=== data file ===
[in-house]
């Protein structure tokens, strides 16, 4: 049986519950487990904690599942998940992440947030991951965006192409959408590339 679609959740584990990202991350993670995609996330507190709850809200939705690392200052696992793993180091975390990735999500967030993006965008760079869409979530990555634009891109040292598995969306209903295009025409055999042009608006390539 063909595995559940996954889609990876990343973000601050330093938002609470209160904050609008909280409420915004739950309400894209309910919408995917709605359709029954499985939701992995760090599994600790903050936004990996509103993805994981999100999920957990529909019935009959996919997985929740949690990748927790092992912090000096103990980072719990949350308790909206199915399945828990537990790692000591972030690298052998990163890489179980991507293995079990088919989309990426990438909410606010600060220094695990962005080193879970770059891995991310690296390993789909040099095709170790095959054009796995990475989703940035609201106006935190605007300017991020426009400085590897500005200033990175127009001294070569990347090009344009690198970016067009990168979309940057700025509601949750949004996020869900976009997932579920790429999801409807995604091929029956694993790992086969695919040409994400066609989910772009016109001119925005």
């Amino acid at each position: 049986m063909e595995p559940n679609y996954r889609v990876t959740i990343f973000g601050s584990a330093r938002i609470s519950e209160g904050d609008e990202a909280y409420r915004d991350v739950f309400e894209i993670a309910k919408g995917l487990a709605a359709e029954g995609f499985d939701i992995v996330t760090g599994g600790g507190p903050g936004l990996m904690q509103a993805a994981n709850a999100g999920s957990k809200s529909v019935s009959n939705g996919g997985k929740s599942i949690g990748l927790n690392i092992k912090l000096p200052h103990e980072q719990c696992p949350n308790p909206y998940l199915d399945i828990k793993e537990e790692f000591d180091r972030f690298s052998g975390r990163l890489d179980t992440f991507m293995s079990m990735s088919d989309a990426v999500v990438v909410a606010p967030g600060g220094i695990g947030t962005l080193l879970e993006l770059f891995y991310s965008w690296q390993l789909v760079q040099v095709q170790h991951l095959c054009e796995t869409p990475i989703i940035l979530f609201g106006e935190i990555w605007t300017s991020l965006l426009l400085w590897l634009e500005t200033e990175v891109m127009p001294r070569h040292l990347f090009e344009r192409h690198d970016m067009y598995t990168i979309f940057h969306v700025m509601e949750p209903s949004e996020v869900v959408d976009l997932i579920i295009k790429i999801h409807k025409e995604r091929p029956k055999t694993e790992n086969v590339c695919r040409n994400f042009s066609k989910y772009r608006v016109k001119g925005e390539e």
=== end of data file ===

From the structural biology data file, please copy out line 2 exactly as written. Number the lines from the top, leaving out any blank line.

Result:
């Protein structure tokens, strides 16, 4: 049986519950487990904690599942998940992440947030991951965006192409959408590339 679609959740584990990202991350993670995609996330507190709850809200939705690392200052696992793993180091975390990735999500967030993006965008760079869409979530990555634009891109040292598995969306209903295009025409055999042009608006390539 063909595995559940996954889609990876990343973000601050330093938002609470209160904050609008909280409420915004739950309400894209309910919408995917709605359709029954499985939701992995760090599994600790903050936004990996509103993805994981999100999920957990529909019935009959996919997985929740949690990748927790092992912090000096103990980072719990949350308790909206199915399945828990537990790692000591972030690298052998990163890489179980991507293995079990088919989309990426990438909410606010600060220094695990962005080193879970770059891995991310690296390993789909040099095709170790095959054009796995990475989703940035609201106006935190605007300017991020426009400085590897500005200033990175127009001294070569990347090009344009690198970016067009990168979309940057700025509601949750949004996020869900976009997932579920790429999801409807995604091929029956694993790992086969695919040409994400066609989910772009016109001119925005």